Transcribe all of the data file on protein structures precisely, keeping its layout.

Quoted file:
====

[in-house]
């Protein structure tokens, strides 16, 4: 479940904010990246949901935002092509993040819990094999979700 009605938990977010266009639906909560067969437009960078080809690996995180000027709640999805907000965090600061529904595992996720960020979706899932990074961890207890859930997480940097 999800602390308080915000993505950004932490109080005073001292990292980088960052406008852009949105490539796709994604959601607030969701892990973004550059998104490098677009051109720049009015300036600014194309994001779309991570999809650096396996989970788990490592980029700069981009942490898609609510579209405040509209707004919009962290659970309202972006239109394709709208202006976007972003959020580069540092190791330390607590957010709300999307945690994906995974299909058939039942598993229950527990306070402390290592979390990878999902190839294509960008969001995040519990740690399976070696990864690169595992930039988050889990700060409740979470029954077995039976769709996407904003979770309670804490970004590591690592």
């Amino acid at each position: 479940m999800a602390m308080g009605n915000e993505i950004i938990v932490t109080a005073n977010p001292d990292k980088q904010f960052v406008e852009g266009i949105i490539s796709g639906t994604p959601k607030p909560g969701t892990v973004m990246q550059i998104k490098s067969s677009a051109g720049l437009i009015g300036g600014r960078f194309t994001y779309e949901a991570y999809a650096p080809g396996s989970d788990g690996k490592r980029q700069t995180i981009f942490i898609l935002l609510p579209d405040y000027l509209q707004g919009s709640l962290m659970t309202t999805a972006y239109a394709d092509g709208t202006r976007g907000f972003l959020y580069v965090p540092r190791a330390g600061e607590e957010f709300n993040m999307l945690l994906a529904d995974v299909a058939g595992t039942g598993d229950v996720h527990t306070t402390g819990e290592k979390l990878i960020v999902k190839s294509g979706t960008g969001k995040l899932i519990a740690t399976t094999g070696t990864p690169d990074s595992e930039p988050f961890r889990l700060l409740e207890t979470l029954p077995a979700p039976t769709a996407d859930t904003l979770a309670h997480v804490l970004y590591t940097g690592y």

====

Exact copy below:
[in-house]
């Protein structure tokens, strides 16, 4: 479940904010990246949901935002092509993040819990094999979700 009605938990977010266009639906909560067969437009960078080809690996995180000027709640999805907000965090600061529904595992996720960020979706899932990074961890207890859930997480940097 999800602390308080915000993505950004932490109080005073001292990292980088960052406008852009949105490539796709994604959601607030969701892990973004550059998104490098677009051109720049009015300036600014194309994001779309991570999809650096396996989970788990490592980029700069981009942490898609609510579209405040509209707004919009962290659970309202972006239109394709709208202006976007972003959020580069540092190791330390607590957010709300999307945690994906995974299909058939039942598993229950527990306070402390290592979390990878999902190839294509960008969001995040519990740690399976070696990864690169595992930039988050889990700060409740979470029954077995039976769709996407904003979770309670804490970004590591690592």
């Amino acid at each position: 479940m999800a602390m308080g009605n915000e993505i950004i938990v932490t109080a005073n977010p001292d990292k980088q904010f960052v406008e852009g266009i949105i490539s796709g639906t994604p959601k607030p909560g969701t892990v973004m990246q550059i998104k490098s067969s677009a051109g720049l437009i009015g300036g600014r960078f194309t994001y779309e949901a991570y999809a650096p080809g396996s989970d788990g690996k490592r980029q700069t995180i981009f942490i898609l935002l609510p579209d405040y000027l509209q707004g919009s709640l962290m659970t309202t999805a972006y239109a394709d092509g709208t202006r976007g907000f972003l959020y580069v965090p540092r190791a330390g600061e607590e957010f709300n993040m999307l945690l994906a529904d995974v299909a058939g595992t039942g598993d229950v996720h527990t306070t402390g819990e290592k979390l990878i960020v999902k190839s294509g979706t960008g969001k995040l899932i519990a740690t399976t094999g070696t990864p690169d990074s595992e930039p988050f961890r889990l700060l409740e207890t979470l029954p077995a979700p039976t769709a996407d859930t904003l979770a309670h997480v804490l970004y590591t940097g690592y």